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Soybean grading factors under review by USDA

Color may be eliminated as a criteria for soy's quality

2 Lisa Selfie December 2020 Headshot

The U.S. Department of Agriculture (USDA) is reviewing factors used when grading soybeans and may be proposing changes to its U.S. Standards for Soybeans.

The USDA Agricultural Marketing Service (AMS) announced that the Federal Grain and Inspection Service (FGIS) will publish a proposed rule seeking public comment on a proposal to make changes to its standards.

Requests to remove color as a standard

Under the authority of the U.S. Grain Standards Act (USGSA), USDA established the soybean standards to help in the marketing of soybeans.

Soybeans of Other Colors” (SBOC) has served as a grading factor for determining soybean quality. SBOC includes soybeans that have green, black, brown or bicolored seed coats.

Increase in SBOC

While SBOC is not new, in the last three to five years there’s been a marked increase.

As of July, 25% of USDA certificates for U.S. No. 2 soybean or lower was due to SBOC, meaning the amount of SBOC in U.S. No. 1 soybean has increased threefold.

Unfortunately, because of SBOC, more and more soybeans are not making grade as No. 1 or No. 2 using current FGIS grading factors, making it harder for farmers to find markets.

SBOC is leading to rejections at either the origin or destination of these shipments. Furthermore, a high level of SBOC can result in monetary discounts on the crops.

USDA has recently received numerous requests from representatives of U.S. soybean producers and grain traders to remove SBOC, as a grade-determining factor for describing the quality for soybeans (e.g., U.S. No 1 Yellow soybeans, U.S. No. 2 Yellow Soybeans, etc.).

In response to these requests for changes to the soybean standard, USDA will implement notice and comment rulemaking, as required by USGSA, to receive comments from the public regarding whether SBOC should be considered an informational factor that does not impact soybean grade determinations.

CGI, NGFA working together to find solutions

Columbia Grain has been working with the National Grain and Feed Association (NGFA) and the North American Export Grain Association to navigate the hurdles presented by SBOC and find solutions for their producers and end users.

"CGI plans to actively engage on this topic to make our producers and others aware of the challenges,” said Jeff Van Pevenage, CEO and president of CGI.

“It’s our job to inform the producer about the markets in which their soybeans can be sold. SBOC increases risk for all in the value chain.”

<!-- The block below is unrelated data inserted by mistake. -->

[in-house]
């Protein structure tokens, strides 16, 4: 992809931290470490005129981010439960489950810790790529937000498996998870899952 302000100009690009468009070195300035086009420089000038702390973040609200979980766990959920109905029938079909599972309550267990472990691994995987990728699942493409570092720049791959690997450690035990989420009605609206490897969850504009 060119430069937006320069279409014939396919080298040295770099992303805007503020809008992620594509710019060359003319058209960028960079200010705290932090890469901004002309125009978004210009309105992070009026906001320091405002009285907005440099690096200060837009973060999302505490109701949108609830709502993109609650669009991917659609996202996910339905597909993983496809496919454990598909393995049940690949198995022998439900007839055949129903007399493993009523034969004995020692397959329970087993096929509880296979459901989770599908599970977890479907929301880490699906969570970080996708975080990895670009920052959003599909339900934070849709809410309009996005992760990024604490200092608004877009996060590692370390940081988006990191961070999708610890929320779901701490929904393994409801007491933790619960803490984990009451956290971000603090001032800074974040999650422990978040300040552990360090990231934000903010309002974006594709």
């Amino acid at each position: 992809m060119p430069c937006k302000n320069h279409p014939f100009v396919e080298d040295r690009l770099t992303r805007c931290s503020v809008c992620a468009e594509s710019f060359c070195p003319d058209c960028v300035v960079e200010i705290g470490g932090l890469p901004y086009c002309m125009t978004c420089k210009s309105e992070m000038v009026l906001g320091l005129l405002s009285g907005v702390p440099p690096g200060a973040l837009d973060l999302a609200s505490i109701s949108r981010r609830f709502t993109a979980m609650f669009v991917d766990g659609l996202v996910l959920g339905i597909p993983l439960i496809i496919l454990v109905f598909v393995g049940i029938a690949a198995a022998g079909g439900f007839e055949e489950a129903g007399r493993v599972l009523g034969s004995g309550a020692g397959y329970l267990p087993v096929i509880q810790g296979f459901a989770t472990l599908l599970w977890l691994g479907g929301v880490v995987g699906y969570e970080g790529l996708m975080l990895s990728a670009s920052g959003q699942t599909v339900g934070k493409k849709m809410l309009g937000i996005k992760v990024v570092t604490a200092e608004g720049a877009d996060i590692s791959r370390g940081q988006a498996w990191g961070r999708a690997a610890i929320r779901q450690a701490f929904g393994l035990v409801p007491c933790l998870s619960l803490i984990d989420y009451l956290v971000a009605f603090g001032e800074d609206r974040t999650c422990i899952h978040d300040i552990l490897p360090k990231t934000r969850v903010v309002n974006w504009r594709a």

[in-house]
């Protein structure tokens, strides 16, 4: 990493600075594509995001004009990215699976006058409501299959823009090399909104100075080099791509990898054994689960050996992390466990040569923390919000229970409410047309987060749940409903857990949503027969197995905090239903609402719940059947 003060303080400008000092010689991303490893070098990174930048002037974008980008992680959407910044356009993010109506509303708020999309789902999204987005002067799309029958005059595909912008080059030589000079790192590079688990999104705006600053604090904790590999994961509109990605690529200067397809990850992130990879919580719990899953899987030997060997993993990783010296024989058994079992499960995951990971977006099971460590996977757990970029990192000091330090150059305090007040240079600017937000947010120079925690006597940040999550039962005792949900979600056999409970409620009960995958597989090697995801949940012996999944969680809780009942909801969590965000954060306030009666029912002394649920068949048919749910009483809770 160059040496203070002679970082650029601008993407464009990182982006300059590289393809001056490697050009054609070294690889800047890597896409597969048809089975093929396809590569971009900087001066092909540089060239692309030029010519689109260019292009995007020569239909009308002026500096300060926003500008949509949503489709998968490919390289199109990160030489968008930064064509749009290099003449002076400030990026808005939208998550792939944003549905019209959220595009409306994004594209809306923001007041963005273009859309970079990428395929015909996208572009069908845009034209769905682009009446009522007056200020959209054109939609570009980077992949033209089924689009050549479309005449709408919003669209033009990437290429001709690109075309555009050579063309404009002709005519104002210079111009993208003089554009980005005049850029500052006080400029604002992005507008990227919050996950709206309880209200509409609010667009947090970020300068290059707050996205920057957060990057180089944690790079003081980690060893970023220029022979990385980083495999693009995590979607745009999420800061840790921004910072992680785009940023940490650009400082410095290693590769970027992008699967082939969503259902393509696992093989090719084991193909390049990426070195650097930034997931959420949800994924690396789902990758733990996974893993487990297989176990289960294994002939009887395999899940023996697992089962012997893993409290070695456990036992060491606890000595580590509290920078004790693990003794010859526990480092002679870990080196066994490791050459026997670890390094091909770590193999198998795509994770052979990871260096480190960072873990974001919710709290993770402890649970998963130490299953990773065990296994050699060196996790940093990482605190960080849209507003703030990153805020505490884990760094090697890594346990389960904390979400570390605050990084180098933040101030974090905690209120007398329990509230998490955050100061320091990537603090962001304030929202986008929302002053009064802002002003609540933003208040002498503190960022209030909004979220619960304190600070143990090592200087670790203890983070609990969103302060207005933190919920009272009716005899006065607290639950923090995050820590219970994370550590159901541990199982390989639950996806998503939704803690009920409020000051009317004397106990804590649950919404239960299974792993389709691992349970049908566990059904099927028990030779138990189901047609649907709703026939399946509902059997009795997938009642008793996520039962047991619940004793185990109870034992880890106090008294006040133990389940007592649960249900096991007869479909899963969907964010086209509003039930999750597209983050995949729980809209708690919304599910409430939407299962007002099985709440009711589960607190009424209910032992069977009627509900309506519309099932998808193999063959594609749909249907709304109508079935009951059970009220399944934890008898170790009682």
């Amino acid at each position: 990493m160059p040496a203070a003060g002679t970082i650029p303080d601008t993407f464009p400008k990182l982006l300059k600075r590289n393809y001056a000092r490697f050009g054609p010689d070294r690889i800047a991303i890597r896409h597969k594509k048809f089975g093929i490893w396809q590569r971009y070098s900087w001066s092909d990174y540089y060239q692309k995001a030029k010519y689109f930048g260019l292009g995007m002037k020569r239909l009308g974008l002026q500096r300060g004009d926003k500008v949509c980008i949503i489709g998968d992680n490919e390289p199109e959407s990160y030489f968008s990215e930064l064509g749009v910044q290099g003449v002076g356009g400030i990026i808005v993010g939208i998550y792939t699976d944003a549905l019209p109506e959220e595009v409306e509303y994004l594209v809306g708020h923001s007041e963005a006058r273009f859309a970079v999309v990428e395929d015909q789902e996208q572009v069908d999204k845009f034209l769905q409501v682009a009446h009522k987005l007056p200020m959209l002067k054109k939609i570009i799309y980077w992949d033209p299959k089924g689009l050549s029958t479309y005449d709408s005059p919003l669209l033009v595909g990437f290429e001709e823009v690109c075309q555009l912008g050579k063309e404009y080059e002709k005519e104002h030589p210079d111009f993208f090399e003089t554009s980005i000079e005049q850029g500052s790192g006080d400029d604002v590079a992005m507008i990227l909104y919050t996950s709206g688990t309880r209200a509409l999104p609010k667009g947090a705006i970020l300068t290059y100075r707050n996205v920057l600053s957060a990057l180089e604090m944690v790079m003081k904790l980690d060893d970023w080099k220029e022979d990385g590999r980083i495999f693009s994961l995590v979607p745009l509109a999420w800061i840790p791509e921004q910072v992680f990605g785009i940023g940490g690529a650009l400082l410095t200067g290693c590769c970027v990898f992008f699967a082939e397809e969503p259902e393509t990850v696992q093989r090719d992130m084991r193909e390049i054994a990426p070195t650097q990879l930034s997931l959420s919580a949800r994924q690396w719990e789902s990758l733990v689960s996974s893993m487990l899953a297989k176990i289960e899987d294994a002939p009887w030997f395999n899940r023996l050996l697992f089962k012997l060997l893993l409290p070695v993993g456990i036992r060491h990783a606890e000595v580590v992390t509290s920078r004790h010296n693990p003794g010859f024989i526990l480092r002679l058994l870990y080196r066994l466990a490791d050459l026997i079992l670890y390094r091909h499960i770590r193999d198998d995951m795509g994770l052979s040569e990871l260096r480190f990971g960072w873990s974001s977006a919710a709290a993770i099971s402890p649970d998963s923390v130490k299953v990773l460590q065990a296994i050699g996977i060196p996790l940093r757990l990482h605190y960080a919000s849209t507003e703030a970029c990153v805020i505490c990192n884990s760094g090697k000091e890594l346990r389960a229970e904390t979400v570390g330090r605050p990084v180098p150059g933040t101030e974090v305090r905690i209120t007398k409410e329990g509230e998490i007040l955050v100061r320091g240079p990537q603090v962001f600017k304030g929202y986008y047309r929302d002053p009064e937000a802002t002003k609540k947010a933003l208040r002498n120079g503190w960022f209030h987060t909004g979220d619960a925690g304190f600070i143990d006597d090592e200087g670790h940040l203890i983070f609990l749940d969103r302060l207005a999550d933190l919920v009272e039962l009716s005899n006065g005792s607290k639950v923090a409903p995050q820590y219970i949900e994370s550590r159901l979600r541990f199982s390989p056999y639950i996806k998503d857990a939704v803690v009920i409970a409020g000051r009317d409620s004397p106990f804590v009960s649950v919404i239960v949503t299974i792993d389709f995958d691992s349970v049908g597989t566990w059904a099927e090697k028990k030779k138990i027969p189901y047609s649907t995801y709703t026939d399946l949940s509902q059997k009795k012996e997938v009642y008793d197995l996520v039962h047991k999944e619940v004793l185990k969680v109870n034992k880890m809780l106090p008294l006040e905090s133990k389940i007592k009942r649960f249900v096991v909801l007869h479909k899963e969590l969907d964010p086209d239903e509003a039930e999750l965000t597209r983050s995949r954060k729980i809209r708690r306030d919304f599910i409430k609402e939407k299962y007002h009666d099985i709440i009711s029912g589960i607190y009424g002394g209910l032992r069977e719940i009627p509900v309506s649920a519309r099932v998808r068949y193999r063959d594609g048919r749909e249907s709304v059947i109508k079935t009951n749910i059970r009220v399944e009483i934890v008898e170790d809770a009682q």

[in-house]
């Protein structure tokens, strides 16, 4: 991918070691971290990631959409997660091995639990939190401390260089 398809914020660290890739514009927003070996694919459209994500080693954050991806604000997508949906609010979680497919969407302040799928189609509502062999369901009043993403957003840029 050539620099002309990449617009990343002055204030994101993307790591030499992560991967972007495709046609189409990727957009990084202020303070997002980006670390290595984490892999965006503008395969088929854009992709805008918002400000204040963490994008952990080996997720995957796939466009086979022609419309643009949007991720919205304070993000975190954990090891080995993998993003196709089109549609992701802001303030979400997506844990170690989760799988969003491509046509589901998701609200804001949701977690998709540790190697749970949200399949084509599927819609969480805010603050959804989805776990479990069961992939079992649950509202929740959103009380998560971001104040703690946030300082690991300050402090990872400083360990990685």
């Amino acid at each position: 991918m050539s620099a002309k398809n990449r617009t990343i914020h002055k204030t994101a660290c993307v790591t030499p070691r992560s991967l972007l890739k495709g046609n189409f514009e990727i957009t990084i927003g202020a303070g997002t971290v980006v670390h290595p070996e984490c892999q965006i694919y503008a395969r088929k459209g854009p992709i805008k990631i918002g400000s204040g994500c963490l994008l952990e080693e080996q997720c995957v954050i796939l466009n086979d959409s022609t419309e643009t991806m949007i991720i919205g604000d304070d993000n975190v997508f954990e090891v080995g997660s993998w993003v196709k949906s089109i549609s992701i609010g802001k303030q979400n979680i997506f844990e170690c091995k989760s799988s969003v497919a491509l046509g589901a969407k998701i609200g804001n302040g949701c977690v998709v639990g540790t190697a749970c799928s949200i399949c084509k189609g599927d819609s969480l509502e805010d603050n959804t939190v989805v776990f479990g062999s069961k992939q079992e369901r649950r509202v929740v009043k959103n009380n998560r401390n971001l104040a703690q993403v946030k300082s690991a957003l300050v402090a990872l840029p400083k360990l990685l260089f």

Study shows bean color has no impact on protein or oil content

Historically, SBOC levels are low, rarely impacting the grade of soybeans. At the request of the Grain Inspection Advisory Committee (GIAC), FGIS conducted a study to evaluate whether the presence of SBOC had an impact on the quality of soybean protein and oil.

The study found no significant differences in official protein or oil content. The study is available for review here.

Other countries don't use seed coat color as a grading factor

CGI is in favor of working together as an industry to conduct independent research to determine if functionality is impacted by seed coat discoloration associated with currently commercially available genetically engineered seeds, looking at the impact of coat discoloration on processing as well as on the nutritional values of soybeans and their products/ byproducts.

“Other major soy producing and exporting countries do not use seed coat color as a grading factor in their grading standards,” said Van Pevenage.

“The U.S. is at a disadvantage compared to other export competitors because of SBOC and we are committed to addressing this issue to support our customers to continue our mission of nourishing the world, safely.”

Kurt Haarmann, senior vice president of CGI's Grain Division, said his company takes great care in making sure it follows the grading standards set forth by the USDA to help assure that it can then meet the requirements when CGI sells the commodities purchased from its producers.

“We segregate grain and oilseeds to the best of our ability based on grade factors we are seeing and the requirements of the export market," he explains.

"Columbia Grain is actively working with other industry partners through our representatives at the NGFA and the North American Export Grain Association to address this problem with our buyers and the Federal Grain Inspection Service."

For more information about the proposed rule, contact FGIS Associate Deputy Administrator Andrew Ping at [email protected].

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